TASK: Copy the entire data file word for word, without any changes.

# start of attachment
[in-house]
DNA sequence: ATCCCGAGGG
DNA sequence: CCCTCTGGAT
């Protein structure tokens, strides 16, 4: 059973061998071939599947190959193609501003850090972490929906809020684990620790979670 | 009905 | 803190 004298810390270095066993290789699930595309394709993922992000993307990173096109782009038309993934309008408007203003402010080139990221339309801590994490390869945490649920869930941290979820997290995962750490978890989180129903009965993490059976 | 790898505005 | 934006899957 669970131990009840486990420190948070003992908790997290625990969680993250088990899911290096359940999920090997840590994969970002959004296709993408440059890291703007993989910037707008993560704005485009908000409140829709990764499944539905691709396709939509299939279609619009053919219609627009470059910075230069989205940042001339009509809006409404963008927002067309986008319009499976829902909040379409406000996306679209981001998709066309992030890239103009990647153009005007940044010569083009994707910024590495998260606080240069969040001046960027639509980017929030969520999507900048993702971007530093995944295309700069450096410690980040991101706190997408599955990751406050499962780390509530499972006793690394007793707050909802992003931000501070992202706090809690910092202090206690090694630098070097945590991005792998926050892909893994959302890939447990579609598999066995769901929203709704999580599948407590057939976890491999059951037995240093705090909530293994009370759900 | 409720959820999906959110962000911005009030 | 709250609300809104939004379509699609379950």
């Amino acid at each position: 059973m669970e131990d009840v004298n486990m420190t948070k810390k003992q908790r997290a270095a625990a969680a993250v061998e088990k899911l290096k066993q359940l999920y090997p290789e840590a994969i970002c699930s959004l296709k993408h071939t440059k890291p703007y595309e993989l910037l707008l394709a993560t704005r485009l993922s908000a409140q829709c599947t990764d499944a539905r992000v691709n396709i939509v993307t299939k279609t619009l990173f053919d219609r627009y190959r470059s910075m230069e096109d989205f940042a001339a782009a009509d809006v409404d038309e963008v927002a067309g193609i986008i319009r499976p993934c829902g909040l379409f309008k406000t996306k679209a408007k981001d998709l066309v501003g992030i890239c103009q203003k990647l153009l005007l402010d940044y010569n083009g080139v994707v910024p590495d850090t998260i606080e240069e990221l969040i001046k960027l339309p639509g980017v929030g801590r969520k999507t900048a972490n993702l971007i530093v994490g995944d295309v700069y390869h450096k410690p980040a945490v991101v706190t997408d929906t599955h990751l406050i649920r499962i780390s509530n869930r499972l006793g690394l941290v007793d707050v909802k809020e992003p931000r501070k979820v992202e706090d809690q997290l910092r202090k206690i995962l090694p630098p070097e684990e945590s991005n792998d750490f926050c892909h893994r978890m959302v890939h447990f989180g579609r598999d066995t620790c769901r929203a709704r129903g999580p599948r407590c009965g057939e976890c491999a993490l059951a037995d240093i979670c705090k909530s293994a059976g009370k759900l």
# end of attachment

[in-house]
DNA sequence: ATCCCGAGGG
DNA sequence: CCCTCTGGAT
């Protein structure tokens, strides 16, 4: 059973061998071939599947190959193609501003850090972490929906809020684990620790979670 | 009905 | 803190 004298810390270095066993290789699930595309394709993922992000993307990173096109782009038309993934309008408007203003402010080139990221339309801590994490390869945490649920869930941290979820997290995962750490978890989180129903009965993490059976 | 790898505005 | 934006899957 669970131990009840486990420190948070003992908790997290625990969680993250088990899911290096359940999920090997840590994969970002959004296709993408440059890291703007993989910037707008993560704005485009908000409140829709990764499944539905691709396709939509299939279609619009053919219609627009470059910075230069989205940042001339009509809006409404963008927002067309986008319009499976829902909040379409406000996306679209981001998709066309992030890239103009990647153009005007940044010569083009994707910024590495998260606080240069969040001046960027639509980017929030969520999507900048993702971007530093995944295309700069450096410690980040991101706190997408599955990751406050499962780390509530499972006793690394007793707050909802992003931000501070992202706090809690910092202090206690090694630098070097945590991005792998926050892909893994959302890939447990579609598999066995769901929203709704999580599948407590057939976890491999059951037995240093705090909530293994009370759900 | 409720959820999906959110962000911005009030 | 709250609300809104939004379509699609379950």
């Amino acid at each position: 059973m669970e131990d009840v004298n486990m420190t948070k810390k003992q908790r997290a270095a625990a969680a993250v061998e088990k899911l290096k066993q359940l999920y090997p290789e840590a994969i970002c699930s959004l296709k993408h071939t440059k890291p703007y595309e993989l910037l707008l394709a993560t704005r485009l993922s908000a409140q829709c599947t990764d499944a539905r992000v691709n396709i939509v993307t299939k279609t619009l990173f053919d219609r627009y190959r470059s910075m230069e096109d989205f940042a001339a782009a009509d809006v409404d038309e963008v927002a067309g193609i986008i319009r499976p993934c829902g909040l379409f309008k406000t996306k679209a408007k981001d998709l066309v501003g992030i890239c103009q203003k990647l153009l005007l402010d940044y010569n083009g080139v994707v910024p590495d850090t998260i606080e240069e990221l969040i001046k960027l339309p639509g980017v929030g801590r969520k999507t900048a972490n993702l971007i530093v994490g995944d295309v700069y390869h450096k410690p980040a945490v991101v706190t997408d929906t599955h990751l406050i649920r499962i780390s509530n869930r499972l006793g690394l941290v007793d707050v909802k809020e992003p931000r501070k979820v992202e706090d809690q997290l910092r202090k206690i995962l090694p630098p070097e684990e945590s991005n792998d750490f926050c892909h893994r978890m959302v890939h447990f989180g579609r598999d066995t620790c769901r929203a709704r129903g999580p599948r407590c009965g057939e976890c491999a993490l059951a037995d240093i979670c705090k909530s293994a059976g009370k759900l």